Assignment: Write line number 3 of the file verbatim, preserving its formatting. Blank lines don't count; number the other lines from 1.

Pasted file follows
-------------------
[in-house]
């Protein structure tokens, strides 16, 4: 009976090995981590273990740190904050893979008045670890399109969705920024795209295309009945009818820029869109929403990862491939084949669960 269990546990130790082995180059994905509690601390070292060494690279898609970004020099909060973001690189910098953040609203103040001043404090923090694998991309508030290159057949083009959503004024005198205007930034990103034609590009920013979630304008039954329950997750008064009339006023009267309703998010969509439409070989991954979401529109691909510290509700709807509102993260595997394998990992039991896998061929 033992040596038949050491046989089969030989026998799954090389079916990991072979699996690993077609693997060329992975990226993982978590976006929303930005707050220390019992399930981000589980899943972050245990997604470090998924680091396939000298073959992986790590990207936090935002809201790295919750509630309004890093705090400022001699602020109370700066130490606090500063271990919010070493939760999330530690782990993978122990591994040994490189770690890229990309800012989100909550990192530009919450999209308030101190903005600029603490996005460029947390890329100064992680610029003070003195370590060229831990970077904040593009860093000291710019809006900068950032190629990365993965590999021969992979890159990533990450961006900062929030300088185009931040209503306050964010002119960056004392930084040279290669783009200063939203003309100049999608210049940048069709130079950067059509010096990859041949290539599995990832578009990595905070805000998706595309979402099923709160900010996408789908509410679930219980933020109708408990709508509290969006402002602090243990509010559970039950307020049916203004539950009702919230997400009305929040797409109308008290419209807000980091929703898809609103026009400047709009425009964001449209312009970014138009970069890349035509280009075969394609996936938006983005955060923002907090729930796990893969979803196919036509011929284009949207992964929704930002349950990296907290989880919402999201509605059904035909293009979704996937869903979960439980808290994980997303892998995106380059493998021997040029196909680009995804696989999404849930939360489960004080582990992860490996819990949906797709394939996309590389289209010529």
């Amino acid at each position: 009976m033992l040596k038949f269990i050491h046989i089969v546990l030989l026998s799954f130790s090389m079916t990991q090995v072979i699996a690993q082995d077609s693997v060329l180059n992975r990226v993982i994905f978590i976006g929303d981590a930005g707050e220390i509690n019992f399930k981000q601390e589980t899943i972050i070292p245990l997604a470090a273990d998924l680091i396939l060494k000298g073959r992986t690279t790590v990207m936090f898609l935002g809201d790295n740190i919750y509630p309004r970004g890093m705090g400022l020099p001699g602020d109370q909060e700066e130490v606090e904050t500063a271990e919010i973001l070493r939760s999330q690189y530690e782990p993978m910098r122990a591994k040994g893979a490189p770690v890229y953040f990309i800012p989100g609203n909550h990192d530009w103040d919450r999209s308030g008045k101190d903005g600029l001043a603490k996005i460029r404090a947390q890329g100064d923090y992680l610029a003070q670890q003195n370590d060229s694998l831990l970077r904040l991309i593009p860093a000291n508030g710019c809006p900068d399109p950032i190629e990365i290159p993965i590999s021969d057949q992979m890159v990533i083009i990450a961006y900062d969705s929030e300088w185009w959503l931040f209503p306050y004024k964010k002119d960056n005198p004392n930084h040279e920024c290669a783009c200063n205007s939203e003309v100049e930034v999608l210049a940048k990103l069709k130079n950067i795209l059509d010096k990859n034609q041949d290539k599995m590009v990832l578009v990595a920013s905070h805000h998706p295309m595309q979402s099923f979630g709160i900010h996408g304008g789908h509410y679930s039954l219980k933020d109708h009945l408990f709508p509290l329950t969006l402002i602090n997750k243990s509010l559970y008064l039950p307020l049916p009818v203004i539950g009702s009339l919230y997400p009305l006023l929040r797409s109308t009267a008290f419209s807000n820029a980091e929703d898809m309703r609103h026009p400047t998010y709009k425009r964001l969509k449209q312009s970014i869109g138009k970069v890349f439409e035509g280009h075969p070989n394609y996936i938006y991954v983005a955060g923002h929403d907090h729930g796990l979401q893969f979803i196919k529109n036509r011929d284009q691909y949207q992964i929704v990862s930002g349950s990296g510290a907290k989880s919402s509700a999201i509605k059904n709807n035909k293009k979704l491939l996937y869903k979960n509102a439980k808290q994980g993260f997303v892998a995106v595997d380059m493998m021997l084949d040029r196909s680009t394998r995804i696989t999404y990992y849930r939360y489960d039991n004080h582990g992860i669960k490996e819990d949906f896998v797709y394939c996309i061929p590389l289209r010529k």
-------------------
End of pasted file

């Amino acid at each position: 009976m033992l040596k038949f269990i050491h046989i089969v546990l030989l026998s799954f130790s090389m079916t990991q090995v072979i699996a690993q082995d077609s693997v060329l180059n992975r990226v993982i994905f978590i976006g929303d981590a930005g707050e220390i509690n019992f399930k981000q601390e589980t899943i972050i070292p245990l997604a470090a273990d998924l680091i396939l060494k000298g073959r992986t690279t790590v990207m936090f898609l935002g809201d790295n740190i919750y509630p309004r970004g890093m705090g400022l020099p001699g602020d109370q909060e700066e130490v606090e904050t500063a271990e919010i973001l070493r939760s999330q690189y530690e782990p993978m910098r122990a591994k040994g893979a490189p770690v890229y953040f990309i800012p989100g609203n909550h990192d530009w103040d919450r999209s308030g008045k101190d903005g600029l001043a603490k996005i460029r404090a947390q890329g100064d923090y992680l610029a003070q670890q003195n370590d060229s694998l831990l970077r904040l991309i593009p860093a000291n508030g710019c809006p900068d399109p950032i190629e990365i290159p993965i590999s021969d057949q992979m890159v990533i083009i990450a961006y900062d969705s929030e300088w185009w959503l931040f209503p306050y004024k964010k002119d960056n005198p004392n930084h040279e920024c290669a783009c200063n205007s939203e003309v100049e930034v999608l210049a940048k990103l069709k130079n950067i795209l059509d010096k990859n034609q041949d290539k599995m590009v990832l578009v990595a920013s905070h805000h998706p295309m595309q979402s099923f979630g709160i900010h996408g304008g789908h509410y679930s039954l219980k933020d109708h009945l408990f709508p509290l329950t969006l402002i602090n997750k243990s509010l559970y008064l039950p307020l049916p009818v203004i539950g009702s009339l919230y997400p009305l006023l929040r797409s109308t009267a008290f419209s807000n820029a980091e929703d898809m309703r609103h026009p400047t998010y709009k425009r964001l969509k449209q312009s970014i869109g138009k970069v890349f439409e035509g280009h075969p070989n394609y996936i938006y991954v983005a955060g923002h929403d907090h729930g796990l979401q893969f979803i196919k529109n036509r011929d284009q691909y949207q992964i929704v990862s930002g349950s990296g510290a907290k989880s919402s509700a999201i509605k059904n709807n035909k293009k979704l491939l996937y869903k979960n509102a439980k808290q994980g993260f997303v892998a995106v595997d380059m493998m021997l084949d040029r196909s680009t394998r995804i696989t999404y990992y849930r939360y489960d039991n004080h582990g992860i669960k490996e819990d949906f896998v797709y394939c996309i061929p590389l289209r010529k």